A radio station needs to have a unique and consistent sound and deliver content that the listeners can relate to. Developing a station's voice can help increase reach, ratings and impact.
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Photo journalism scenario

You arrive at a border crossing and see a child sitting by the roadside crying. You think it's been abandoned and take a picture. But it transpires it's just lost its mother and stops crying when the mother arrives.

Informed consent scenario

You are a reporter covering a house fire where a traumatised woman talks to you on camera but after the interview you are made aware of the circumstances that could mean she didn't realise what she was saying. Do you use the interview?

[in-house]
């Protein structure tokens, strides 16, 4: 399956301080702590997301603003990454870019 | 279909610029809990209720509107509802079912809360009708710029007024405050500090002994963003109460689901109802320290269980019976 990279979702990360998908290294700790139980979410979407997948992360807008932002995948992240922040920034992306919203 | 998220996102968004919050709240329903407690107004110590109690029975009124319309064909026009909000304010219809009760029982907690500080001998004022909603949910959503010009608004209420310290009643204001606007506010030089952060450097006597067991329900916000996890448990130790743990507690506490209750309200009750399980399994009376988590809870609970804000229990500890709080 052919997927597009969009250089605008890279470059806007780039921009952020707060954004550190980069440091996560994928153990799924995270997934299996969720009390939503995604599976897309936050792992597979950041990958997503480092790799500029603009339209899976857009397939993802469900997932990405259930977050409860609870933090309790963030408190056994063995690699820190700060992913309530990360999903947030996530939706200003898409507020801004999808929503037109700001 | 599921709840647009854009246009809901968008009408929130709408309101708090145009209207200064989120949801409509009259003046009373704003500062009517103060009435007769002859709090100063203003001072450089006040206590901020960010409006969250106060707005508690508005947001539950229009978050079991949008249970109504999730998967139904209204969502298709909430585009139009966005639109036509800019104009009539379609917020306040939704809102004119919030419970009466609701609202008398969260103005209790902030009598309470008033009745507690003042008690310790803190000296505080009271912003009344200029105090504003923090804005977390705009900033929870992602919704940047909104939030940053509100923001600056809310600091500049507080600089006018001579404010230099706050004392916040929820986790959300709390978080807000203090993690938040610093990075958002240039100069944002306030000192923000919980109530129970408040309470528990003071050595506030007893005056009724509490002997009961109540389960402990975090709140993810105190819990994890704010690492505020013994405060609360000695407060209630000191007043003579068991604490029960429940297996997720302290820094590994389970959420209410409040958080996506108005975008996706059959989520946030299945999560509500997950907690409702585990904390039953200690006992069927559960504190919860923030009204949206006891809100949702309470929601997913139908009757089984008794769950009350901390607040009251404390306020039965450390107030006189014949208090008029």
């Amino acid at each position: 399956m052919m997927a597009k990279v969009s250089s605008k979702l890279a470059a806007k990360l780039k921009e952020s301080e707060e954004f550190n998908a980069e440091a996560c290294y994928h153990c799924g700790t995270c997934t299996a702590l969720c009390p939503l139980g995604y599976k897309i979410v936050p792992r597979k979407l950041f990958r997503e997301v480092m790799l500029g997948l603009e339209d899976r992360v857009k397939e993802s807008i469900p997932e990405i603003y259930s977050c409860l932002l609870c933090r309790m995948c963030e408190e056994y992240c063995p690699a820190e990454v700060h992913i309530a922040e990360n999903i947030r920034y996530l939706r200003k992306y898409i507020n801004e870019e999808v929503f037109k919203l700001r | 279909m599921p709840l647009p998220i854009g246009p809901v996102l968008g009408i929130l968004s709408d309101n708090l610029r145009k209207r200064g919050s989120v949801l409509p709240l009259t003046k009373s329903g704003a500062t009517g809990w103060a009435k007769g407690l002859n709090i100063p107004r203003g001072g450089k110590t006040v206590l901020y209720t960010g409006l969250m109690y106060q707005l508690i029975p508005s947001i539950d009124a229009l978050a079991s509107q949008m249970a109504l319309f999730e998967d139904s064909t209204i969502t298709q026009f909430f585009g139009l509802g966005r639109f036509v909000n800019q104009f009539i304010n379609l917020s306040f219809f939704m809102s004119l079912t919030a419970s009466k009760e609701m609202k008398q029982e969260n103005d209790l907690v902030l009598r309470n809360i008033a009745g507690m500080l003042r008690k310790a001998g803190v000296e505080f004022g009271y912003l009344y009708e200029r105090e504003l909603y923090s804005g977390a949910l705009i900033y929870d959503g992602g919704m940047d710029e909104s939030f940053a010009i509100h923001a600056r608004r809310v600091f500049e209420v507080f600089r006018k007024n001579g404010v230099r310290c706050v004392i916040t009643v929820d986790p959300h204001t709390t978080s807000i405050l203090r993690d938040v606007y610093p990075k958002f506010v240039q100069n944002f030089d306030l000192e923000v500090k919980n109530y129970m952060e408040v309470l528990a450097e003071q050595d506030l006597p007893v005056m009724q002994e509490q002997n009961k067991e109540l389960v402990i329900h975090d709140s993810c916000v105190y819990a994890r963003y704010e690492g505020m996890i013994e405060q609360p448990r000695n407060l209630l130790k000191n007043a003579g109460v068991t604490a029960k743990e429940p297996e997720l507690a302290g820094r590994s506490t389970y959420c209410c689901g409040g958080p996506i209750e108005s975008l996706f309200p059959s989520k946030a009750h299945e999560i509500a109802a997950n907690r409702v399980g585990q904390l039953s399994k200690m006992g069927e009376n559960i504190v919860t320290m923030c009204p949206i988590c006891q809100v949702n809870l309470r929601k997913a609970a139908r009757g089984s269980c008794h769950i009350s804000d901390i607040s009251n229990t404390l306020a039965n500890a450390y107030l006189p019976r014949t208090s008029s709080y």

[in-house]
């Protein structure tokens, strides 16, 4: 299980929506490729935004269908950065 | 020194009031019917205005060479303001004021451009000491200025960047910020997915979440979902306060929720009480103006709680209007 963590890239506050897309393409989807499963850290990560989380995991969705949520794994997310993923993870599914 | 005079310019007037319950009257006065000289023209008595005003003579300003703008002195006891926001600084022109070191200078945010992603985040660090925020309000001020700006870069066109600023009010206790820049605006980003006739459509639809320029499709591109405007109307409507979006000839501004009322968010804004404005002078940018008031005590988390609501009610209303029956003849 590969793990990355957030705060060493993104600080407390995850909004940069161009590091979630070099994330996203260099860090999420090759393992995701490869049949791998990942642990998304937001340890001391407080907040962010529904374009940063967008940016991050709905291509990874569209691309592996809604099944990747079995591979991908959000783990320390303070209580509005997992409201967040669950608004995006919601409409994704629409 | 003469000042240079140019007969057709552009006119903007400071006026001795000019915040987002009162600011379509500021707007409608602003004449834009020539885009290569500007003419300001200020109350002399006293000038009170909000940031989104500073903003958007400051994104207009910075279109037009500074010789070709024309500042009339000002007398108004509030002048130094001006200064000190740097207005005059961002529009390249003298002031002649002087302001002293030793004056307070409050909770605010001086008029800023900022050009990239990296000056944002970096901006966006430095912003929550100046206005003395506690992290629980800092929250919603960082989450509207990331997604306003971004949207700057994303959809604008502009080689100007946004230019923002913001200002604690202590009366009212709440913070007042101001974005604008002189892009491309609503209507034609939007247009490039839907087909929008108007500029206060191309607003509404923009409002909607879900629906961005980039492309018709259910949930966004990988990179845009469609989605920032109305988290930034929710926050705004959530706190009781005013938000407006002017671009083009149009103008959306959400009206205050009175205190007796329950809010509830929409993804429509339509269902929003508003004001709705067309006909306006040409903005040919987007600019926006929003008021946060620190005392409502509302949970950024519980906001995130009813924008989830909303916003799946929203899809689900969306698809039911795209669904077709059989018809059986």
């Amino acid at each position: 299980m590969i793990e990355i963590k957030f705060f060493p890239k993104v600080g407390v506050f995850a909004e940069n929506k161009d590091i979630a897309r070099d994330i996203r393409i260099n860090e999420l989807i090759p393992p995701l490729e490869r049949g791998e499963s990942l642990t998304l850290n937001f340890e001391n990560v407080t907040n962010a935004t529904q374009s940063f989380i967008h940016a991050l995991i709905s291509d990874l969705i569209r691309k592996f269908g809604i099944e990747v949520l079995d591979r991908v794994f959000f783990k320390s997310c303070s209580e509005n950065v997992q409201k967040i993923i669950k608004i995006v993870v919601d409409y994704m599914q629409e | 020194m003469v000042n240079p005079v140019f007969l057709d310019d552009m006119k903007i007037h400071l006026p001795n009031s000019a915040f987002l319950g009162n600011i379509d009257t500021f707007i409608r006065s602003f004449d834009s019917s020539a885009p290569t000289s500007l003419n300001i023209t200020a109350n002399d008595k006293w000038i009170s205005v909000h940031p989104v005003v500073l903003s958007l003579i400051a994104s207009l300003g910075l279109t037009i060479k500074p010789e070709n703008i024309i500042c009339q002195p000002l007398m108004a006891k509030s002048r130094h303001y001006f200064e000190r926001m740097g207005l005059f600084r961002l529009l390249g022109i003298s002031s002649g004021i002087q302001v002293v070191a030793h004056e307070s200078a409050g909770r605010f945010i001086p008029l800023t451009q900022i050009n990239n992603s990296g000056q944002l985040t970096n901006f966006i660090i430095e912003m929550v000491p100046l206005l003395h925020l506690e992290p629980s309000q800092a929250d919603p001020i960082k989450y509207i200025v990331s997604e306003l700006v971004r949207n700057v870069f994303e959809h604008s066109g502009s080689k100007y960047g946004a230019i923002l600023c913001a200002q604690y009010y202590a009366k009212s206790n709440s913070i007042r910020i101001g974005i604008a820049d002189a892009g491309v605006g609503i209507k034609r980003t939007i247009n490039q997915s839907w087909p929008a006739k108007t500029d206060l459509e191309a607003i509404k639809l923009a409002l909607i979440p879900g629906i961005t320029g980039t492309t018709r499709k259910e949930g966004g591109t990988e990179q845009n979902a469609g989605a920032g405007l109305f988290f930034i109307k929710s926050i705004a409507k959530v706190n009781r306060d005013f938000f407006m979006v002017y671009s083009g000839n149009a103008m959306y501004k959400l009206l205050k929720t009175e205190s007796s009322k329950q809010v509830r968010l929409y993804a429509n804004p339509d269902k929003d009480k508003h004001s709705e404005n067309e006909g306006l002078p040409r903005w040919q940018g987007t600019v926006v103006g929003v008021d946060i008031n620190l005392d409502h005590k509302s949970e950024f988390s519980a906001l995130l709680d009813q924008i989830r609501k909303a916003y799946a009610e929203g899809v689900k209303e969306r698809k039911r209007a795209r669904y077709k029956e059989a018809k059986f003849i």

Deciding whether news is in the public interest

How do you decide if a story is in the public interest or not? This site already has a training module on applying the public interest test to journalism, but we have now put together a scenario.

The essential qualities of a media trainer

What it takes to be a media trainer Media trainers must have recent, valid experience of all they teach. They need to understand the pressures...

How media assistance could improve

Trainers have as much to learn as they have to give. That’s the message to those offering media assistance in transition and post-conflict countries from some of those on the receiving end.

Five essential steps for media training

For international media training to be successful, tried, tested and proven case studies from a similar region are needed. Theory has limited value, as do examples of what works in the West.